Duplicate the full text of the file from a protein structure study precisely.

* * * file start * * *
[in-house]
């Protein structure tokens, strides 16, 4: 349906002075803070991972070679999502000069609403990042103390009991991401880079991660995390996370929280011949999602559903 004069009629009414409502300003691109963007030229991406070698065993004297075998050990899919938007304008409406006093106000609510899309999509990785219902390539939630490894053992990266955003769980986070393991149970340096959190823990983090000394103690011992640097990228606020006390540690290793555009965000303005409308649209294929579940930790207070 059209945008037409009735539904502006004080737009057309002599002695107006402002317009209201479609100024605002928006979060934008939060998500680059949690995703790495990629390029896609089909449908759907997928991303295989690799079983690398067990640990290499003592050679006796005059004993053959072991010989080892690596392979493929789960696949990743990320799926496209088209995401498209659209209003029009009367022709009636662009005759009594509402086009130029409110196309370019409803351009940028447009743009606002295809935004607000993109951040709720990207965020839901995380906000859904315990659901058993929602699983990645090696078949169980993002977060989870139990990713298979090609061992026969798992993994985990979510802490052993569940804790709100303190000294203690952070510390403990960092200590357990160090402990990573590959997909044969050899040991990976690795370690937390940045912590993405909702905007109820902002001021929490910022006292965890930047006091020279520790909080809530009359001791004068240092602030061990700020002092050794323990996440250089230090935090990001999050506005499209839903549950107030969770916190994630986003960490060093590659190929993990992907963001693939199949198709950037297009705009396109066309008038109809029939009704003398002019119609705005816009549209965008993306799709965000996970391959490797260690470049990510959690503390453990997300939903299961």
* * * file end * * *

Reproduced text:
[in-house]
């Protein structure tokens, strides 16, 4: 349906002075803070991972070679999502000069609403990042103390009991991401880079991660995390996370929280011949999602559903 004069009629009414409502300003691109963007030229991406070698065993004297075998050990899919938007304008409406006093106000609510899309999509990785219902390539939630490894053992990266955003769980986070393991149970340096959190823990983090000394103690011992640097990228606020006390540690290793555009965000303005409308649209294929579940930790207070 059209945008037409009735539904502006004080737009057309002599002695107006402002317009209201479609100024605002928006979060934008939060998500680059949690995703790495990629390029896609089909449908759907997928991303295989690799079983690398067990640990290499003592050679006796005059004993053959072991010989080892690596392979493929789960696949990743990320799926496209088209995401498209659209209003029009009367022709009636662009005759009594509402086009130029409110196309370019409803351009940028447009743009606002295809935004607000993109951040709720990207965020839901995380906000859904315990659901058993929602699983990645090696078949169980993002977060989870139990990713298979090609061992026969798992993994985990979510802490052993569940804790709100303190000294203690952070510390403990960092200590357990160090402990990573590959997909044969050899040991990976690795370690937390940045912590993405909702905007109820902002001021929490910022006292965890930047006091020279520790909080809530009359001791004068240092602030061990700020002092050794323990996440250089230090935090990001999050506005499209839903549950107030969770916190994630986003960490060093590659190929993990992907963001693939199949198709950037297009705009396109066309008038109809029939009704003398002019119609705005816009549209965008993306799709965000996970391959490797260690470049990510959690503390453990997300939903299961």